3-4. In both of these points, my opponent expresses his distress for the idea of losing his doctor. Nonetheless, this happens, regardless of Obamacare. As the LA Times explains, forcing patients to switch doctors “has been happening anyway because insurers are under enormous pressure from big customers to cut costs[4],[5].”

5. My opponent claims that he feels Obamacare shouldn't be put on the American citizens by force; I have already addressed this contention in my first point.


Furthermore, most everyone agrees that we need to decrease the number of uninsured Americans and reduce healthcare costs; there are key components of the legislation that most Democrats, Republicans and Independents do support. This includes:

- Allowing young adults to stay on their parents’ insurance until age 26.

- Banning insurance companies from denying coverage for pre-existing conditions.

- Banning insurance companies from cancelling policies because a person becomes ill.

- Creating an insurance pool where small businesses and the uninsured have access to insurance exchanges to take advantage of large group pricing benefits.

- Providing subsidies on a sliding scale to aid individuals and families who can’t afford health insurance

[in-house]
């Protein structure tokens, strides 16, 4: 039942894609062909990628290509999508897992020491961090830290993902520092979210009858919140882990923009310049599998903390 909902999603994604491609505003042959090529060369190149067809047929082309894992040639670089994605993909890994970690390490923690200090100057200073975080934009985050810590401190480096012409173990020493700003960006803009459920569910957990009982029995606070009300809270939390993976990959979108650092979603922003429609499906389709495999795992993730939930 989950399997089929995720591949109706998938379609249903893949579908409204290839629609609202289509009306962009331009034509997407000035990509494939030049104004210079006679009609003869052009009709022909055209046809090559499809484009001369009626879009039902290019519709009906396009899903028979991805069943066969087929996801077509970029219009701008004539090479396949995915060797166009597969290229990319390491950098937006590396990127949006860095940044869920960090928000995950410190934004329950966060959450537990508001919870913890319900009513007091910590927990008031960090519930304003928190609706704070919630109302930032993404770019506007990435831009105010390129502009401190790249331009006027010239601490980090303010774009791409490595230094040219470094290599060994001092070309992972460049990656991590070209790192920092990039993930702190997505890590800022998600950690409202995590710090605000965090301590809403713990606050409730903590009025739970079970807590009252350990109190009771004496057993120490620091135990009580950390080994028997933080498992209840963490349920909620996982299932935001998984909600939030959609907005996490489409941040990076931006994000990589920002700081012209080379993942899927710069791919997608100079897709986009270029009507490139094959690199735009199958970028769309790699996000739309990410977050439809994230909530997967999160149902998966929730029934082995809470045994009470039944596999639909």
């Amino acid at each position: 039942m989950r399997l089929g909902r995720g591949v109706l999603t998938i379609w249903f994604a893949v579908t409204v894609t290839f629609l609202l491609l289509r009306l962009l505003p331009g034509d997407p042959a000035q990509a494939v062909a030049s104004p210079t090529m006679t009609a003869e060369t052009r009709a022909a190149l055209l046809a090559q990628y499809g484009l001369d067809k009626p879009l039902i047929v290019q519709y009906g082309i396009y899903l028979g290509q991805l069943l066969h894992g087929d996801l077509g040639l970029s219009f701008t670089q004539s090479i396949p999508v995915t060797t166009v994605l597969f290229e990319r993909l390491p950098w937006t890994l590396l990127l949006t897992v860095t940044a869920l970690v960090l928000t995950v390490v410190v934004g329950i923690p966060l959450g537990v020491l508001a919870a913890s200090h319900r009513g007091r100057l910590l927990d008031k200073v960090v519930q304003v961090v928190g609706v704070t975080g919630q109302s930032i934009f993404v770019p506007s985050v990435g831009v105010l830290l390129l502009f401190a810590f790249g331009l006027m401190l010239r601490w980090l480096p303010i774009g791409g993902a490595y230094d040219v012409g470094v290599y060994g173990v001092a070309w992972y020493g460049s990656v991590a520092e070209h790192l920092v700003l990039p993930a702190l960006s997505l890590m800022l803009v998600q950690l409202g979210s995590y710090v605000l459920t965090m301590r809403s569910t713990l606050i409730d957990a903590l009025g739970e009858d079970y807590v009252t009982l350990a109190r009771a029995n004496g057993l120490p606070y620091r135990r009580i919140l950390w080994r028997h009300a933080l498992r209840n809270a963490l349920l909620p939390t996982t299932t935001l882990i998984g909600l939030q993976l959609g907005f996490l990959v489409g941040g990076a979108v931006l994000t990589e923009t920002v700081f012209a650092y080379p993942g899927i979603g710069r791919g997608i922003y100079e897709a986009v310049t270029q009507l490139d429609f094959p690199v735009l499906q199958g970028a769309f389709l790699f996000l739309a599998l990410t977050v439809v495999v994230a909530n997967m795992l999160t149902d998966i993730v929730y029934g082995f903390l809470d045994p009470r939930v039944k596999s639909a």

All of these components can be considered Pros of Obamacare[6].

This concludes my rebuttal for Round Two.

On to Con.







Debate Round No. 2


I can understand some of your arguments, but, I, and many other Americans believe it should be optional, if the democrats want obamacare, they can have it, but us, the Real Americans, should not have to have our coverage swapped/Changed


My opponent has chosen to repeat (and summarize) his previous arguments. All of which, I believe that I have already refuted. If my opponent is unclear as to what my arguments may entitle, I would suggest him to reread the last round. Furthermore, my opponent has failed to address and/or dismiss my counterarguments.

For the sake of the resolution, through which this debate was instated, I extend and uphold all refutations and counterarguments. And thusly, I would encourage the audience to vote PRO.

I give my thanks to CON for an eye-opening debate.
Debate Round No. 3
15 comments have been posted on this debate. Showing 1 through 10 records.
Posted by whiteflame 6 years ago